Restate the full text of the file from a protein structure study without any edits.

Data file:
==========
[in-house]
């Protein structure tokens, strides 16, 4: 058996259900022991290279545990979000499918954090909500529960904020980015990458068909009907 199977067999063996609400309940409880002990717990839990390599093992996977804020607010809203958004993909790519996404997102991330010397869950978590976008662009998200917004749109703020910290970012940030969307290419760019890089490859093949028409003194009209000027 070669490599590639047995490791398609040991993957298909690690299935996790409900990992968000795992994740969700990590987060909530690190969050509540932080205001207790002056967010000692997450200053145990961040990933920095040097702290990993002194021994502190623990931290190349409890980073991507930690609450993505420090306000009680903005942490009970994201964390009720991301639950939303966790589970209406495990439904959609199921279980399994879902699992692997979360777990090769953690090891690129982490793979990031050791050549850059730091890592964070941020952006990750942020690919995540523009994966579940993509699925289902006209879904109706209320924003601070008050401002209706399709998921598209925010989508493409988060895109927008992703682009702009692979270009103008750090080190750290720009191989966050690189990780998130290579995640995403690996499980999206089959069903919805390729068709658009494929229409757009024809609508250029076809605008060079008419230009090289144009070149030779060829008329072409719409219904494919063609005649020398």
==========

[in-house]
């Protein structure tokens, strides 16, 4: 058996259900022991290279545990979000499918954090909500529960904020980015990458068909009907 199977067999063996609400309940409880002990717990839990390599093992996977804020607010809203958004993909790519996404997102991330010397869950978590976008662009998200917004749109703020910290970012940030969307290419760019890089490859093949028409003194009209000027 070669490599590639047995490791398609040991993957298909690690299935996790409900990992968000795992994740969700990590987060909530690190969050509540932080205001207790002056967010000692997450200053145990961040990933920095040097702290990993002194021994502190623990931290190349409890980073991507930690609450993505420090306000009680903005942490009970994201964390009720991301639950939303966790589970209406495990439904959609199921279980399994879902699992692997979360777990090769953690090891690129982490793979990031050791050549850059730091890592964070941020952006990750942020690919995540523009994966579940993509699925289902006209879904109706209320924003601070008050401002209706399709998921598209925010989508493409988060895109927008992703682009702009692979270009103008750090080190750290720009191989966050690189990780998130290579995640995403690996499980999206089959069903919805390729068709658009494929229409757009024809609508250029076809605008060079008419230009090289144009070149030779060829008329072409719409219904494919063609005649020398």